Senator Peterson bitch-slaps Caesar Rodney’s Stapleford! OUCH !

Letters to the Editor: Legislators earn pay / News Journal 

Caesar Rodney columnist wrong

The recent “Comment” column by Dr. John Stapleford titled “The Special value of those who run our state” was either poorly researched or intentionally dishonest. Either way, it does not bolster the credibility of the Caesar Rodney Institute, of which he is president. The salary of a legislator in 2013 was $44,041 a year – not $59,000, as Dr. Stapleford claims. This represents a 4.65 percent increase from 2007 to 2013 (not 17.3 percent) which is 5.5 percent less than private-sector increases over the same period. Some legislators who serve in leadership positions or on certain committees received a stipend for their additional duties but many legislators do not receive any stipends.

Dr. Stapleford’s claim that legislators work only six months out of the year is intentionally dishonest. He knows better. Senators serve (on average) 42,000 constituents each, and House members serve approximately 21,000 each. We serve those constituents and their communities seven days a week, 52 weeks a year.

Finally, Dr. Stapleford claims that legislators’ salaries are set by the Delaware Compensation Commission, “of whom 5 out of 6 members are legislators and 1 member is from the private sector.” For the record, no legislators serve on that Commission.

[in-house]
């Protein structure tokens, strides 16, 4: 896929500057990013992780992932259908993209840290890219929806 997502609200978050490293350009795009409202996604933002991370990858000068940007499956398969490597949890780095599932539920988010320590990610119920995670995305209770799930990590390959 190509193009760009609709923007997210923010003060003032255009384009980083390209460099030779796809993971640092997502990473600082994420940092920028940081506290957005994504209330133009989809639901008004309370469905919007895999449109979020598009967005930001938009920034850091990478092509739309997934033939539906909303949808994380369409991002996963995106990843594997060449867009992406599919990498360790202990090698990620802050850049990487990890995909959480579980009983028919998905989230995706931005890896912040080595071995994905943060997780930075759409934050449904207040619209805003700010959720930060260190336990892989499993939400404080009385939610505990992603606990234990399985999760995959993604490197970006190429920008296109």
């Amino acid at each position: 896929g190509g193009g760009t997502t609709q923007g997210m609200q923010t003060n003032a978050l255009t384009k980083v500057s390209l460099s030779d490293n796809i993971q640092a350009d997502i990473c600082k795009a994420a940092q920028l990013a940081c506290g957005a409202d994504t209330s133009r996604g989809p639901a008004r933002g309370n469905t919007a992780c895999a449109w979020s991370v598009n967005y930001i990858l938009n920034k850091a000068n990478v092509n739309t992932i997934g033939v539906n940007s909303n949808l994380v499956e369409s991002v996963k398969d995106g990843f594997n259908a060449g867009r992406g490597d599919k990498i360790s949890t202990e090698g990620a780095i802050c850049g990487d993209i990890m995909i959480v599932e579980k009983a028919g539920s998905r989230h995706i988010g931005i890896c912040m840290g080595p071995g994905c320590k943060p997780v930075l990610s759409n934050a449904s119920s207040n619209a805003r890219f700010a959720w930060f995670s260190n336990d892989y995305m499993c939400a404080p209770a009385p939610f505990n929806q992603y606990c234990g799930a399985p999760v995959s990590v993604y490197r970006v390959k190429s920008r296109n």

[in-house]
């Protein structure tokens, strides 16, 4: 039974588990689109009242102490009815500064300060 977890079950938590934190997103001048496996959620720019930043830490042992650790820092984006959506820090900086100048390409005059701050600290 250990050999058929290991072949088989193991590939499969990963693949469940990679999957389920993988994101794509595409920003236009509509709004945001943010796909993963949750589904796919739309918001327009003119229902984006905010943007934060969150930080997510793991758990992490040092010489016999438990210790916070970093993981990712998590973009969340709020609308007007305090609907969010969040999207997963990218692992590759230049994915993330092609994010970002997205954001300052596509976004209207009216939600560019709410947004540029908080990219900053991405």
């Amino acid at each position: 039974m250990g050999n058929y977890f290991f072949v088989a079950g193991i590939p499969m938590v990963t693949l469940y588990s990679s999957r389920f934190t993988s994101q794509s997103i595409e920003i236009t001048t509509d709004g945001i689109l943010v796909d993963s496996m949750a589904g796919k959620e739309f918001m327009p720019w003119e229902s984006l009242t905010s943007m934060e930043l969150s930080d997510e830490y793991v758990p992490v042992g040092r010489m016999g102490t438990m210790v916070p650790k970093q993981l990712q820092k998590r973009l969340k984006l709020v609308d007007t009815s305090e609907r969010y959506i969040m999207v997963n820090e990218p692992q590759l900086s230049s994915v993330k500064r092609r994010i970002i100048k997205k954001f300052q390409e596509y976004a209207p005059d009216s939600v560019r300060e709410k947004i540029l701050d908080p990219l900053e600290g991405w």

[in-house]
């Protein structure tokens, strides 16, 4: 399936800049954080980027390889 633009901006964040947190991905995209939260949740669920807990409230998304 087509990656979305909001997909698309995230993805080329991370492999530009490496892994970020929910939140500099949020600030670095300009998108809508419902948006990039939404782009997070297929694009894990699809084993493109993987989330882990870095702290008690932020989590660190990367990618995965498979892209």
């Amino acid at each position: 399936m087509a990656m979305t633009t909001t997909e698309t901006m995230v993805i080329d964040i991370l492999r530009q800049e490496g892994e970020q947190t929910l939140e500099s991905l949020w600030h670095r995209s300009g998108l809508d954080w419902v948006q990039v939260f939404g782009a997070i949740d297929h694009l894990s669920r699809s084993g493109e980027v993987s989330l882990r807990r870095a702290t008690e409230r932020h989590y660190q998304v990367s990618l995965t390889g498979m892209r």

Sen. Karen Peterson

District 9

Stanton

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5 responses to “Senator Peterson bitch-slaps Caesar Rodney’s Stapleford! OUCH !

  1. Publius e decere

    Well — maybe we can set aside the hysterical claim of serving the public seven days a week and 52 weeks per year.

    The essential facts are that we (the taxed) pay somehwere between $44K and $59K to legislators. Who knows (or cares) whether that grosses up benefits. It puts us in the ball park for commentary. My opinion is that is is fair compensation if it is their sole occupation. But as word has it, most of them are earing a base income elsewhere and considering the state “salary” as incremental. In their spare time.

    The reality is simple: “No Wonder”. Small Wonder. It’s a ham-and-eggs salary and we get ham-and-eggs legislation as a result.

    Not for nuttin’, but the (U.S.) Founding Fathers clearly felt that public office was for well-to-do land-owning don’t-need-wages people and therefore there should be minimal, if any, public compensation thereto.

    Of course these are the same founding fathers who were Deists with a Christian bias, men who thought they were regulating muskets with the Second Amendment (no concept of handguns, automatic weapons, etc), men who owned slaves, and men who thought that a solid 20% of the population had 3/5ths of the rights of everyone else. Not so perfect of a union after all.

    Coming back to Delaware legislator compensation, I’m not going to split hairs over what they are paid. However, I do think they need to pass a represent-all litmus test and be able to think their way through the issue in front of them instead of leading with their ideologies. I can think of many legislators who would be at risk under this requirement.